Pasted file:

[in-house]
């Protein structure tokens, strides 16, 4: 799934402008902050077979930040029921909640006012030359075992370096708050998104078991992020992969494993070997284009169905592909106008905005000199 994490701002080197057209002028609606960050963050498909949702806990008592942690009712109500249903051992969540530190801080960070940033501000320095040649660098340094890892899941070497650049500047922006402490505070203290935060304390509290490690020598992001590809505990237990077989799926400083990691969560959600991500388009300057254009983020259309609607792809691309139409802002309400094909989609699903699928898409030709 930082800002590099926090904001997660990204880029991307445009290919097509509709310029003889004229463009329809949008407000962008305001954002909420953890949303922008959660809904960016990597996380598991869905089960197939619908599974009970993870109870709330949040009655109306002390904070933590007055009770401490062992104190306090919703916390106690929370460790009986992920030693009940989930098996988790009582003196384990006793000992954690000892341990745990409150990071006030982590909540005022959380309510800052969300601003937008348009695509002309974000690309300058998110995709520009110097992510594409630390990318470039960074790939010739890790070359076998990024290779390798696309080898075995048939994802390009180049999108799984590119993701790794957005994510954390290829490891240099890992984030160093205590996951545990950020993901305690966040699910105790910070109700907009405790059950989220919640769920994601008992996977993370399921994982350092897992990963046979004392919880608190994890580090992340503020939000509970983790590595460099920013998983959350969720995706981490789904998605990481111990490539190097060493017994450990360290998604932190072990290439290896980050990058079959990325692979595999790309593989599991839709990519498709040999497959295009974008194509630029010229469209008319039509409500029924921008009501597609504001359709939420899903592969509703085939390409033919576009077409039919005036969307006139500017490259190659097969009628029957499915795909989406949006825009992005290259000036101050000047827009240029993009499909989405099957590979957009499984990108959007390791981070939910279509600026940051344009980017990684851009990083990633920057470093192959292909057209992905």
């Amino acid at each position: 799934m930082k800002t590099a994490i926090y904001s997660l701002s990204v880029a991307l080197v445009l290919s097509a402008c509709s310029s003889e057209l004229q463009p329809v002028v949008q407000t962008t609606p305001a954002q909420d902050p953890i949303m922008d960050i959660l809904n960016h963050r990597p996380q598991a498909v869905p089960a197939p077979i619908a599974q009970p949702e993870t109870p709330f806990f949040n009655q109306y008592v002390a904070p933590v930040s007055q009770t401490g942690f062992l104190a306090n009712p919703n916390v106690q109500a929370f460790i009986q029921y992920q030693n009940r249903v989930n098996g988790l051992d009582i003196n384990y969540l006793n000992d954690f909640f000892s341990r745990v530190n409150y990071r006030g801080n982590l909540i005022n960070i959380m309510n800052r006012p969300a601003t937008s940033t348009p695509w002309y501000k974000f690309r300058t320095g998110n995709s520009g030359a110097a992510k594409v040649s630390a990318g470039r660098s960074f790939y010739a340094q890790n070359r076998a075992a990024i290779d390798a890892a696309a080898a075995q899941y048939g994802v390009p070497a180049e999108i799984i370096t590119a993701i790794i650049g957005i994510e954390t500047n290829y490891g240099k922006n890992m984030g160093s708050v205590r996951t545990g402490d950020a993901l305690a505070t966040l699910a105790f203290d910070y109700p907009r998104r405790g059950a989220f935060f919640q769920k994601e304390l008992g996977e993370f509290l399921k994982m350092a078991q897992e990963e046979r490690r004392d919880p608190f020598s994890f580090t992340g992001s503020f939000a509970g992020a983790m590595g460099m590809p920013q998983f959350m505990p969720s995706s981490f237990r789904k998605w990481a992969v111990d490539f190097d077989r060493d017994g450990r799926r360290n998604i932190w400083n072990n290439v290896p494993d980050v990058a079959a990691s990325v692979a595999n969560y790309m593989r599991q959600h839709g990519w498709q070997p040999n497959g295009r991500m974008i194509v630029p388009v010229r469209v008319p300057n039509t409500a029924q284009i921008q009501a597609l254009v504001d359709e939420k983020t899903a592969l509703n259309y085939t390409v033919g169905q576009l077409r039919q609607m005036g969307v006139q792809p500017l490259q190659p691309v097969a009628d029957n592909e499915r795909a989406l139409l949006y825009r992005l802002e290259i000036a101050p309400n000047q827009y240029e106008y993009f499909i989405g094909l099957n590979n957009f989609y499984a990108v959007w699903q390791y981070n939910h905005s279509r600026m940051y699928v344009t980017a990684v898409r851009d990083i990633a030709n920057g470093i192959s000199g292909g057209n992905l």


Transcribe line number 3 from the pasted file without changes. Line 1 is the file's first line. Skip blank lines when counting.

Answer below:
């Amino acid at each position: 799934m930082k800002t590099a994490i926090y904001s997660l701002s990204v880029a991307l080197v445009l290919s097509a402008c509709s310029s003889e057209l004229q463009p329809v002028v949008q407000t962008t609606p305001a954002q909420d902050p953890i949303m922008d960050i959660l809904n960016h963050r990597p996380q598991a498909v869905p089960a197939p077979i619908a599974q009970p949702e993870t109870p709330f806990f949040n009655q109306y008592v002390a904070p933590v930040s007055q009770t401490g942690f062992l104190a306090n009712p919703n916390v106690q109500a929370f460790i009986q029921y992920q030693n009940r249903v989930n098996g988790l051992d009582i003196n384990y969540l006793n000992d954690f909640f000892s341990r745990v530190n409150y990071r006030g801080n982590l909540i005022n960070i959380m309510n800052r006012p969300a601003t937008s940033t348009p695509w002309y501000k974000f690309r300058t320095g998110n995709s520009g030359a110097a992510k594409v040649s630390a990318g470039r660098s960074f790939y010739a340094q890790n070359r076998a075992a990024i290779d390798a890892a696309a080898a075995q899941y048939g994802v390009p070497a180049e999108i799984i370096t590119a993701i790794i650049g957005i994510e954390t500047n290829y490891g240099k922006n890992m984030g160093s708050v205590r996951t545990g402490d950020a993901l305690a505070t966040l699910a105790f203290d910070y109700p907009r998104r405790g059950a989220f935060f919640q769920k994601e304390l008992g996977e993370f509290l399921k994982m350092a078991q897992e990963e046979r490690r004392d919880p608190f020598s994890f580090t992340g992001s503020f939000a509970g992020a983790m590595g460099m590809p920013q998983f959350m505990p969720s995706s981490f237990r789904k998605w990481a992969v111990d490539f190097d077989r060493d017994g450990r799926r360290n998604i932190w400083n072990n290439v290896p494993d980050v990058a079959a990691s990325v692979a595999n969560y790309m593989r599991q959600h839709g990519w498709q070997p040999n497959g295009r991500m974008i194509v630029p388009v010229r469209v008319p300057n039509t409500a029924q284009i921008q009501a597609l254009v504001d359709e939420k983020t899903a592969l509703n259309y085939t390409v033919g169905q576009l077409r039919q609607m005036g969307v006139q792809p500017l490259q190659p691309v097969a009628d029957n592909e499915r795909a989406l139409l949006y825009r992005l802002e290259i000036a101050p309400n000047q827009y240029e106008y993009f499909i989405g094909l099957n590979n957009f989609y499984a990108v959007w699903q390791y981070n939910h905005s279509r600026m940051y699928v344009t980017a990684v898409r851009d990083i990633a030709n920057g470093i192959s000199g292909g057209n992905l």